The legacy of the Vietnam War belongs to all of us. I dare anyone to watch the Ken Burns and Lyn Novick documentary series and not feel the frustration, terror and sadness of that war. It is estimated that more than 3 million Americans served in Vietnam, of which 58,220 were killed, 1626 missing in action, and 303,644 wounded. It is those folks who lived the experience, up close and personal, while the rest of us saw in on televisions each night, had a friend or relative serving there, or witnessed our country tearing itself apart from the inside over a war that defined the 1960s, and left a deep scar across our culture. More than 40 years after the last Americans left the country as it fell to the communists, the discussion and memories of that war continue to scratch at wound that never quite healed. While Vietnam means something different to each of us, it is still a shared experience. Here’s what it means to me.
As a pre-teen, the war was a puzzle to me. Growing up in the later years of Cold War, the threat of communist domination and thermonuclear war was something driven into us from our earliest memories. We practiced sitting in the school hallway with our heads buried under our crossed arms to help us survive nuclear war. We believed that the godless communists were ready to march down Main Street USA at the first chance. As a kid, I believed what I heard on television, what our politicians said, and even the conversation around the family dinner table. The war in Vietnam led to some heated discussions in my own house and galvanized my own political views and my worldview. I heard more than once, “Oh, to be young and idealistic.” Those words stung because of the dismissive nature linked to age and lack of relevance.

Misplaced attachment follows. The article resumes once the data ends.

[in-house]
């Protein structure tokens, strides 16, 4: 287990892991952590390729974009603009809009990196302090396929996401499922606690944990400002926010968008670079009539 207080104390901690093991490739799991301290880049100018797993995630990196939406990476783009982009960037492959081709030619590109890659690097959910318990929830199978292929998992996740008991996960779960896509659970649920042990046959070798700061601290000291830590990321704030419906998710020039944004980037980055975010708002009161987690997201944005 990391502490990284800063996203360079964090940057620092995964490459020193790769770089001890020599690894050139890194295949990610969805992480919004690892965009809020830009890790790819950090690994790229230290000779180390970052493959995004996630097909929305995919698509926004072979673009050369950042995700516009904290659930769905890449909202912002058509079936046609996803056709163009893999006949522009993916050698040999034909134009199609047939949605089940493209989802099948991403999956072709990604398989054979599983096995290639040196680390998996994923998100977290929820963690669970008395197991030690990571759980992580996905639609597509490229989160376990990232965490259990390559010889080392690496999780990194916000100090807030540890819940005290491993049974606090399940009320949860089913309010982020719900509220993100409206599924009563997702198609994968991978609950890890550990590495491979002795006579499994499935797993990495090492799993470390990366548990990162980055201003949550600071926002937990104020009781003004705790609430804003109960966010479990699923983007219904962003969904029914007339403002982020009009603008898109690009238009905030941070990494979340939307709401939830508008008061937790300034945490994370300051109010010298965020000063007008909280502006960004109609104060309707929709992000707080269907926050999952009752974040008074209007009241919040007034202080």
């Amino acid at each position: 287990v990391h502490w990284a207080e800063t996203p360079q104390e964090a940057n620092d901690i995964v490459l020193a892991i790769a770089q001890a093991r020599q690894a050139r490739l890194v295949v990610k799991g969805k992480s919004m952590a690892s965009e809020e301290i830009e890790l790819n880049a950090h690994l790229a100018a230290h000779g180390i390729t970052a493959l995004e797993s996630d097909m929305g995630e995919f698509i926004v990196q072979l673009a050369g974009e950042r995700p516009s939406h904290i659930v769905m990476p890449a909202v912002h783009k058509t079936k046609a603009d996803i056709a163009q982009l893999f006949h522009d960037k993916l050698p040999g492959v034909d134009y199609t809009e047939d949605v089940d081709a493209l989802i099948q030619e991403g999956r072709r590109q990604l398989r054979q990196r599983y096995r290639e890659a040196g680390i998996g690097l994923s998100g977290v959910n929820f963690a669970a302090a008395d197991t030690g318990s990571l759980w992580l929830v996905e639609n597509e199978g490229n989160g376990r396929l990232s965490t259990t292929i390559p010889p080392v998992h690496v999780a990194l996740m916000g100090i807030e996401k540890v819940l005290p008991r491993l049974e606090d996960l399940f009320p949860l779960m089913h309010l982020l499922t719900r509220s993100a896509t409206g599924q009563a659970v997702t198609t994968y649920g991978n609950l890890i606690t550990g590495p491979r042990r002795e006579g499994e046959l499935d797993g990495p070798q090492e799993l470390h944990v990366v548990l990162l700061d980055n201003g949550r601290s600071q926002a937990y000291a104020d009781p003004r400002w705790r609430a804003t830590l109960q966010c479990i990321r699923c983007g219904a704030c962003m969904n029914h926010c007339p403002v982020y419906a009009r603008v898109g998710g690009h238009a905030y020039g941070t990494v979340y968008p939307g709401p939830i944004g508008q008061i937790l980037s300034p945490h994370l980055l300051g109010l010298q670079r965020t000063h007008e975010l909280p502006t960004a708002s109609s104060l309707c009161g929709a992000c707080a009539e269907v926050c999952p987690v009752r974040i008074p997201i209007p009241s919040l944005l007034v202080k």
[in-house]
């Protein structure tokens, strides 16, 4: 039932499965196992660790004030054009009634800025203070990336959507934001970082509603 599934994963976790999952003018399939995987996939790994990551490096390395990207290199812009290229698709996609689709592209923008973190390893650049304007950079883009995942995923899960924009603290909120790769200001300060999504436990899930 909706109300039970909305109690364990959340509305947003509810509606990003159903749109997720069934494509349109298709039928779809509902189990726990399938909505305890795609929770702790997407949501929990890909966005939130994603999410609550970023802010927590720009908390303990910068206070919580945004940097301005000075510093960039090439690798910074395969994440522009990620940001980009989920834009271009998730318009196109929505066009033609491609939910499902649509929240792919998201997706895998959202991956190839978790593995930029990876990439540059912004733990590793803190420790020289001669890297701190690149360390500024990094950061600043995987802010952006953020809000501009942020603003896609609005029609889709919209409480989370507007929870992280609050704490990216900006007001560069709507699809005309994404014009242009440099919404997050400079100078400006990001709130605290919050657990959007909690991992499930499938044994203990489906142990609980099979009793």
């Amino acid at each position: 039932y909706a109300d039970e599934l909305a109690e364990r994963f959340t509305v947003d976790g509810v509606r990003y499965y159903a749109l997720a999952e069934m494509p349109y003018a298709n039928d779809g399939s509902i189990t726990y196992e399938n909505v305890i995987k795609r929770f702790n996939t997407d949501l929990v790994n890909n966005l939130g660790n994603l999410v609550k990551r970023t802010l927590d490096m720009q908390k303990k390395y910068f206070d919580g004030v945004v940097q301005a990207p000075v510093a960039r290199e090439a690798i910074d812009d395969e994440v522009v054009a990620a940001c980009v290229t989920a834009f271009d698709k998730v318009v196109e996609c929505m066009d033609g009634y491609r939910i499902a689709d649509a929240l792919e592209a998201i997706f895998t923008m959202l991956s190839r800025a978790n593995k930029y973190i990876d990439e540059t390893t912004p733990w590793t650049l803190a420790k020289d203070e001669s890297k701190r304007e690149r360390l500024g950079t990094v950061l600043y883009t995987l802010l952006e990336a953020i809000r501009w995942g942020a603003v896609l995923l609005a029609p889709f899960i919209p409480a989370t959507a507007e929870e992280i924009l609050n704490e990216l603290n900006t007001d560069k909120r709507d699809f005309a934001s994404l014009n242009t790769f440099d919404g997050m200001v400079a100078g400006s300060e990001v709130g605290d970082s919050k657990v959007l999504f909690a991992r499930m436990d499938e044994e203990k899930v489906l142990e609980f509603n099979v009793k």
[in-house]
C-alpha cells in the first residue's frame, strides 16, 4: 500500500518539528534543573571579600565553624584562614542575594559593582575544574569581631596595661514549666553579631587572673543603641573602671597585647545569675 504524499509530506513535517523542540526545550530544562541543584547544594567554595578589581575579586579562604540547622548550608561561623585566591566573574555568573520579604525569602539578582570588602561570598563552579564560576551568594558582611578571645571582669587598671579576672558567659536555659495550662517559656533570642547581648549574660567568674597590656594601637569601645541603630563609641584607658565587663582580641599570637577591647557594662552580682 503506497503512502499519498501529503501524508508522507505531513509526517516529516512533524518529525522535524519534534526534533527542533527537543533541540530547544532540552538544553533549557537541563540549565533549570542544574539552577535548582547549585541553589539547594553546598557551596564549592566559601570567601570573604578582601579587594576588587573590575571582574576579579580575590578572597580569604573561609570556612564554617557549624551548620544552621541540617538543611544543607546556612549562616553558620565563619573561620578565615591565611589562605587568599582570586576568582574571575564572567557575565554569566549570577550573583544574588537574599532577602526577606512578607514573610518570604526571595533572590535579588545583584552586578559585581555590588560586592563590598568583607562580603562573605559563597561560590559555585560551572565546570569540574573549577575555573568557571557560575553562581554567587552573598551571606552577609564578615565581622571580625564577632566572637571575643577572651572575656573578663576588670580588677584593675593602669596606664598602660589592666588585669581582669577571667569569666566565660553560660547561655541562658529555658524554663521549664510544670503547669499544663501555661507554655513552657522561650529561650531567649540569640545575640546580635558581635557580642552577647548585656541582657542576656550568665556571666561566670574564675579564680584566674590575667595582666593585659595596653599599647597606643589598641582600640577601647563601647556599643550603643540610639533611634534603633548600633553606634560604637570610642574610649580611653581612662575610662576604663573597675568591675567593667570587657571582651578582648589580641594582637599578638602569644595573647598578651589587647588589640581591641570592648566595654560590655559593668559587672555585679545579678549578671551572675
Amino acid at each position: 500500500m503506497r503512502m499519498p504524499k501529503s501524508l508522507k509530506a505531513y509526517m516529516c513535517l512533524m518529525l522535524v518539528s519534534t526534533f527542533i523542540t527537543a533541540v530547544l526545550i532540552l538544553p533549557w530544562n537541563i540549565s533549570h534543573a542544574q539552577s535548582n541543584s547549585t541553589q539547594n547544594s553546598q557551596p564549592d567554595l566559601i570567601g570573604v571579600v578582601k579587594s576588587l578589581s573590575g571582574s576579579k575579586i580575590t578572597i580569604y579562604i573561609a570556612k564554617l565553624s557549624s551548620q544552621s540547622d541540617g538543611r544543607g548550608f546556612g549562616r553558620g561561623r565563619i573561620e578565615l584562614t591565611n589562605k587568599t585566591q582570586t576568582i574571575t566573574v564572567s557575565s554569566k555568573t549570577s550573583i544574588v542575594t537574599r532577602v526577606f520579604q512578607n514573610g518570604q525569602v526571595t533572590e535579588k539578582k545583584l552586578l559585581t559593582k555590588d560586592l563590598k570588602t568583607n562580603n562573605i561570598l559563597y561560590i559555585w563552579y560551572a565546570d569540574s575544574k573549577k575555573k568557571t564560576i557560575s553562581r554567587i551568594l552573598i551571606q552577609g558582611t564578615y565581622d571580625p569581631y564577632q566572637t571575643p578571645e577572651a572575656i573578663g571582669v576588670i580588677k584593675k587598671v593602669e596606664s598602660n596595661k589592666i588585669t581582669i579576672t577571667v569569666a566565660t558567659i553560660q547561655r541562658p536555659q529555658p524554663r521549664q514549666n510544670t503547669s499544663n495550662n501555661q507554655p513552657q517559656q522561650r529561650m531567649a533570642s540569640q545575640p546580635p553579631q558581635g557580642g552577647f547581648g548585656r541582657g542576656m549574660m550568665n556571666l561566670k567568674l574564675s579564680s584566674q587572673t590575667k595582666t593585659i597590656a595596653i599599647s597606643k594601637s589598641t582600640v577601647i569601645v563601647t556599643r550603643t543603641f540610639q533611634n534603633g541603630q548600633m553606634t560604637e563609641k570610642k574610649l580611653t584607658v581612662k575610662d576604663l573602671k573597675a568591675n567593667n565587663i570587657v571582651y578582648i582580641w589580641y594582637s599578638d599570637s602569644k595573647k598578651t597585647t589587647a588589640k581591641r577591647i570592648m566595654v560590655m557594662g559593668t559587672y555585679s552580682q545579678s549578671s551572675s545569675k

In the next couple of years, antiwar protests were more visible, and not just kooky peaceniks, leftwing radicals and hippies, but an increasing number of mainstream Americans, people like my neighbors. For me, it is impossible to separate this war from other big changes happening in our country – civil rights marches, the war on poverty, the evolution of popular music, and the generation gap. All pretty confusing stuff for a young teen.